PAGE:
On Wednesday, National Review posted an article about Professor Jerry Coyne, a professor in the department of ecology and human evolution at the University of Chicago. Professor Coyne writes a blog called “Why Evolution Is True.” I don’t have a problem with his belief in evolution as long as he also explains that it is a theory and that there are other theories. However, I am concerned about a recent post on his blog.
Professor Coyne writes:
If you are allowed to abort a fetus that has a severe genetic defect, microcephaly, spina bifida, or so on, then why aren’t you able to euthanize that same fetus just after it’s born?
…After all, newborn babies aren’t aware of death, aren’t nearly as sentient as an older child or adult, and have no rational faculties to make judgments (and if there’s severe mental disability, would never develop such faculties). It makes little sense to keep alive a suffering child who is doomed to die or suffer life in a vegetative or horribly painful state.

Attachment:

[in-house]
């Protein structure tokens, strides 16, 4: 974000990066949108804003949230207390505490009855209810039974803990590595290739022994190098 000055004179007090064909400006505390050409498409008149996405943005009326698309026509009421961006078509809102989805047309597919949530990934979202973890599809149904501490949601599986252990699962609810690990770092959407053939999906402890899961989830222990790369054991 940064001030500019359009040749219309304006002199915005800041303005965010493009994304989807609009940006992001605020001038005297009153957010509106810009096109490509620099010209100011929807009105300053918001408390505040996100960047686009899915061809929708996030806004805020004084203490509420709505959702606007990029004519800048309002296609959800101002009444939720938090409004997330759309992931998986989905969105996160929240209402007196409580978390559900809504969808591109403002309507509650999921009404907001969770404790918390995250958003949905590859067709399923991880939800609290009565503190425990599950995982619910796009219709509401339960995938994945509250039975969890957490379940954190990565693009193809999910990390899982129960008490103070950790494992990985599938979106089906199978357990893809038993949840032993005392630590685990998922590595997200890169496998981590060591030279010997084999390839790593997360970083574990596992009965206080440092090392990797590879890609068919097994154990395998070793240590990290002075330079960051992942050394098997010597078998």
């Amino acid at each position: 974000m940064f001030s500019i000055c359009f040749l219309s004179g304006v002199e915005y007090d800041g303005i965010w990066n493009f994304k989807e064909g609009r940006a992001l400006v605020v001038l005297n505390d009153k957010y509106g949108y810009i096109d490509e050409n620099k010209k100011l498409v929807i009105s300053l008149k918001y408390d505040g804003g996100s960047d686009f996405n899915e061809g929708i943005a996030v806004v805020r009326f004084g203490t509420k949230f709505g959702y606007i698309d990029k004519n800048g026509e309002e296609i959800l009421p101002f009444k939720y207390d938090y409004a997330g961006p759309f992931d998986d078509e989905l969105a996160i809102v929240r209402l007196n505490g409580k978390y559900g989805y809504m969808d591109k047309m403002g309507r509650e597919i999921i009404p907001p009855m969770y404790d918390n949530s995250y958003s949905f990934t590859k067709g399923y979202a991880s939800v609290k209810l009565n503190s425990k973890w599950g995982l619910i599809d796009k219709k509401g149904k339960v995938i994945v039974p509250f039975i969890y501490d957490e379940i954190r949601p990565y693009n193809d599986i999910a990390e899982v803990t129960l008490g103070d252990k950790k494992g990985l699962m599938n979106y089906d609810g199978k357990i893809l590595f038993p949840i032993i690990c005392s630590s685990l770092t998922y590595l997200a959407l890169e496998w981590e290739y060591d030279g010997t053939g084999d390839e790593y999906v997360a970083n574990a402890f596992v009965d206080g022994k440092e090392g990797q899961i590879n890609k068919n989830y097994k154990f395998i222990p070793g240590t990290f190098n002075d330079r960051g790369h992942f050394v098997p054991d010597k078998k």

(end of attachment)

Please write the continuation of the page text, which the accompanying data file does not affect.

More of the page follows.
Professor Coyne states:
As for the “slippery slope” argument — that this will lead to Nazi-like eugenics — well, this hasn’t come to pass in places where assisted suicide or euthanasia of adults is legal.
The article at National Review reminds us that what Professor Coyne states about the “slippery slope” is not entirely true:
Superficially, he is correct, but it is silly to think that abuses will occur only in such an explicit manner. “The violence we commit,” writes Hart, “is more hygienic, subtler, and less inconvenient than that committed by our forebears.” Indeed, Wesley J. Smith has highlighted how an increasing number of mentally ill patients are euthanized in countries where it is legal. As he noted at NRO, these patients tend to be “the prime candidates for conjoining euthanasia with organ harvesting.” Sometimes, however, fatal malpractice is more explicit: In 2015, hundreds were euthanized in the Netherlands without request.
Professor Coyne is teaching the leaders of tomorrow. Hopefully they will acquire some moral clarity on the idea of killing children before they become leaders. It is scary to think of a world where we think we have the right to arbitrarily kill children or adults because we deem them defective.